The Life You Can Save by Peter Singer
Part rational argument, part stinging manifesto, part handbook. The New York Times A Compelling Book That Inspires and Empowers People to Act Now to Address Global Poverty
In 2009, Peter Singer wrote the first edition of The Life You Can Save to demonstrate why we should care about and help those living in global extreme poverty, and how easy it is to improve and even save lives by giving effectively. Peter then founded a non-profit organisation of the same name, The Life You Can Save, to advance the ideas in the book. Together, the book and organization have helped raise millions of dollars for effective charities, supporting work protecting people from diseases, restoring sight, avoiding unwanted pregnancies, ensuring that children get the nutrients they need, and providing opportunities to not only survive, but thrive. In the decade since the first book s publication, dramatic progress has been made in reducing global extreme poverty.
However, millions still live on less than $1.90 a day, and there is yet much to be done. To address the continuing need, and to build on the success of the first edition, Singer acquired the book rights and updated the content to be current and even more relevant. This extraordinary 10th-anniversary edition of The Life You Can Save aims to inform, inspire and empower as many people as possible to act now and save lives. In addition to restating his compelling arguments about how and why we should respond to extreme poverty, he examines the progress we are making, and recounts how the first edition transformed the lives both of readers and the people they helped. Learn how you can be part of the solution, doing good for others while adding fulfillment to your own life.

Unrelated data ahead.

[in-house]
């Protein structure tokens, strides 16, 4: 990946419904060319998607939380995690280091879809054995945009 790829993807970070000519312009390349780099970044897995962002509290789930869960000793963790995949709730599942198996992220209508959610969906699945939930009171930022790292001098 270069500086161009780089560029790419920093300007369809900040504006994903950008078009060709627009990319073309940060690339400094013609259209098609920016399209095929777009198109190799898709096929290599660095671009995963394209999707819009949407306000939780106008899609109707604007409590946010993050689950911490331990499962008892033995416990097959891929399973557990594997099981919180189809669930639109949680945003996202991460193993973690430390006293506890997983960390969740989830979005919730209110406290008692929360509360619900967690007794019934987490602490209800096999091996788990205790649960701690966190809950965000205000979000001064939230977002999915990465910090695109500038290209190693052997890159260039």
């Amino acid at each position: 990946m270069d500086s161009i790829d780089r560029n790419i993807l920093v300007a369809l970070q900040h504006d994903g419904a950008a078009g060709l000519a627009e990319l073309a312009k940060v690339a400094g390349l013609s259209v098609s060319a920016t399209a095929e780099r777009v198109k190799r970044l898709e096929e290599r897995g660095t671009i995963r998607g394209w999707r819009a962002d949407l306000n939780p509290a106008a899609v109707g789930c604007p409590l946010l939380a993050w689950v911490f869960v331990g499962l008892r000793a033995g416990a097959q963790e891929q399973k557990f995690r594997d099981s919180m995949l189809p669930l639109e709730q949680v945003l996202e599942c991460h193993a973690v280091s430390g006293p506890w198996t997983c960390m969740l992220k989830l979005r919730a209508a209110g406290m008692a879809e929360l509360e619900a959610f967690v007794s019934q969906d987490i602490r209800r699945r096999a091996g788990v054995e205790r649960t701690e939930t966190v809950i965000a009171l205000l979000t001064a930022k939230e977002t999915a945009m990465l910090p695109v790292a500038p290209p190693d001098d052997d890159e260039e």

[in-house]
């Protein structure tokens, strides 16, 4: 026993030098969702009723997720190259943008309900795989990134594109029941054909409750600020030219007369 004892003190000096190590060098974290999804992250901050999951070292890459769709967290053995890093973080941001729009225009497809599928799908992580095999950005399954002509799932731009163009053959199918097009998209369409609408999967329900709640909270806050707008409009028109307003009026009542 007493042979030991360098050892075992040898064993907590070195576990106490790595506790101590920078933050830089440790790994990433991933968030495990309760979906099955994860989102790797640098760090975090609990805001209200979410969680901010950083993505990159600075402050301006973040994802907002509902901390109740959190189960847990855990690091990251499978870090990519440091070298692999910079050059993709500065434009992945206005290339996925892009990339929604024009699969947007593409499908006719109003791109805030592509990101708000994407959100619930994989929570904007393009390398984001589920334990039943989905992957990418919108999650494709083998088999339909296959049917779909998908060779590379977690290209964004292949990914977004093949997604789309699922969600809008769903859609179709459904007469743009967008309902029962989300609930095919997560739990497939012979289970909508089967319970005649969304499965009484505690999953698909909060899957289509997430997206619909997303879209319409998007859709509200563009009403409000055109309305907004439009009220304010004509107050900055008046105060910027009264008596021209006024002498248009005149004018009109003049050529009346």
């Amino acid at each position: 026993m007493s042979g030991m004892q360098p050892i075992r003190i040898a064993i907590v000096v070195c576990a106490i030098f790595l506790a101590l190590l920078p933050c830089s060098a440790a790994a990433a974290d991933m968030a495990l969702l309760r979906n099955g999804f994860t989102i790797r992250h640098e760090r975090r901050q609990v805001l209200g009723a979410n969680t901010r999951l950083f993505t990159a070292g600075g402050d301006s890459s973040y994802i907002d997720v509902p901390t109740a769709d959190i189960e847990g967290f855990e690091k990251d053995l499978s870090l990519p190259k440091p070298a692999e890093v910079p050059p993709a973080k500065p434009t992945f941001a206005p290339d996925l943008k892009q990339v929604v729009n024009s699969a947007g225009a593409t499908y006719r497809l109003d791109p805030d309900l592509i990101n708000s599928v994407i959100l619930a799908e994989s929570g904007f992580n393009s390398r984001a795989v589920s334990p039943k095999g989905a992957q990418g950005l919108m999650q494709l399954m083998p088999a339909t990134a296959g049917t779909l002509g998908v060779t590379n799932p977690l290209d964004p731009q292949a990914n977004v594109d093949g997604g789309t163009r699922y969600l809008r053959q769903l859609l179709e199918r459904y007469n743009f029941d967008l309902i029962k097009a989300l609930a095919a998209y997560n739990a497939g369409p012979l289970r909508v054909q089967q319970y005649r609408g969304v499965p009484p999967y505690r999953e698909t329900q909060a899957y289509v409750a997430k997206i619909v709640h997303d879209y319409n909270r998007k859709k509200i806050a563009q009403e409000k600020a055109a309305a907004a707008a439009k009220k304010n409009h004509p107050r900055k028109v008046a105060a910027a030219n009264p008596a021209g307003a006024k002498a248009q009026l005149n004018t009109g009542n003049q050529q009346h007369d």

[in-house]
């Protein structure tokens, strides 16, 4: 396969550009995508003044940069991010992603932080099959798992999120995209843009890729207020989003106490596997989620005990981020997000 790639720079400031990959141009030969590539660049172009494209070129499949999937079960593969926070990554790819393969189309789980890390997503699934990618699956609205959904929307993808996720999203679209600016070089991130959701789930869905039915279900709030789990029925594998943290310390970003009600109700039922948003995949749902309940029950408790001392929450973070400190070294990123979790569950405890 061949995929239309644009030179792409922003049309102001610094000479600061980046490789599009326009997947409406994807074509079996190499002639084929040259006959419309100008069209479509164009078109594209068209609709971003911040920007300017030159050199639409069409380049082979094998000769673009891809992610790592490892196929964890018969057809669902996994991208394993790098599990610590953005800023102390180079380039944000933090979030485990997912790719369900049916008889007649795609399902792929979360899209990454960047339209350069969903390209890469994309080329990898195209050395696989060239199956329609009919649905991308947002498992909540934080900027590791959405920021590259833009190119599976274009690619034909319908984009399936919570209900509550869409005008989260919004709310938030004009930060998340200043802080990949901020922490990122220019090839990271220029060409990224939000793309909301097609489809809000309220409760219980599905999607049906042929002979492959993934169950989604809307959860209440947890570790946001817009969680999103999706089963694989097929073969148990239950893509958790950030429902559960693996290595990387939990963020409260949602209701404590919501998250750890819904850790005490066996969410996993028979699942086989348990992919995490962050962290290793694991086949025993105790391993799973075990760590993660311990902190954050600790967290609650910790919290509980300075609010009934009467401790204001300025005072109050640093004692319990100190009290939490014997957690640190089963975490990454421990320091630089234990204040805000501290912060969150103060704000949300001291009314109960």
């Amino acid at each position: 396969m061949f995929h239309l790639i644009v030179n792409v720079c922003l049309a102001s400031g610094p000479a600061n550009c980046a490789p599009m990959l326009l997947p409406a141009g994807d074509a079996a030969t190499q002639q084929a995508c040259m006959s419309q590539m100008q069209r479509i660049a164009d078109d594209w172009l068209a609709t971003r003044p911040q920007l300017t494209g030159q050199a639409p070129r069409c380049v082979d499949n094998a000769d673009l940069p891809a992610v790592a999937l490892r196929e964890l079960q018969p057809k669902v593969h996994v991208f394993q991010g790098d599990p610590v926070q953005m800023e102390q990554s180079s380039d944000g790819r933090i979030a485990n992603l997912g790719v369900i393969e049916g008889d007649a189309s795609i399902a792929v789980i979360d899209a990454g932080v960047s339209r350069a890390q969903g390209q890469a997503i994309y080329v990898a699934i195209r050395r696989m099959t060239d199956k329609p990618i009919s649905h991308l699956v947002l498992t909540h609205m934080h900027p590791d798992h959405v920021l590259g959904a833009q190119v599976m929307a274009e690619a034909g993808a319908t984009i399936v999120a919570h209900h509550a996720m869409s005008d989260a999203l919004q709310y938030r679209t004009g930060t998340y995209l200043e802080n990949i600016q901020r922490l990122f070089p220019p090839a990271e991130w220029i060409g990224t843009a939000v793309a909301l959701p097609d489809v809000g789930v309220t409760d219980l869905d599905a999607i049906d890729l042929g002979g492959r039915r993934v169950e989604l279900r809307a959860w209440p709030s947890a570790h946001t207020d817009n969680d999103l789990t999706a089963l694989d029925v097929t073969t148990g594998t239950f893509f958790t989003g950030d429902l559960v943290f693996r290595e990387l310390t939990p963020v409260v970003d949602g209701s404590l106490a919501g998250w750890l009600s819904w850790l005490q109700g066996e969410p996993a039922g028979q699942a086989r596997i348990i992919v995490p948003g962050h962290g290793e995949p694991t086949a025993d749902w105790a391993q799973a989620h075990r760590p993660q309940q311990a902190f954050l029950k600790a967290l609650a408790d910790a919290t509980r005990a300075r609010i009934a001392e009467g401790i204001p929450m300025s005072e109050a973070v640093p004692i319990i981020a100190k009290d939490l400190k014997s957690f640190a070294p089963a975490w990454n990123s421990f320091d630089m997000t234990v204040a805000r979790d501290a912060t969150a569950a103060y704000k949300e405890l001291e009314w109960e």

About the Author Journalists have bestowed the tag of ‘world s most influential living philosopher’ on Peter Singer, after his work on the ethics of the treatment of animals helped kickstart the modern animal rights movement. The influence that his writing has had on the development of effective altruism and his controversial critique of the sanctity of life ethics in bioethics has made him world-renowned as a thinker, and indeed author. In 2021 Peter received the Berggruen Prize for Philosophy and Culture. The citation referred to his’widely influential and intellectually rigorous work in reinvigorating utilitarianism as part of academic philosophy and as a force for change in the world.’ In accordance with his long-held views on philanthropy and altruism Peter donated the $1 million proceeds to the most effective organisations working to assist people in extreme poverty and to reduce the suffering of animals in factory farms.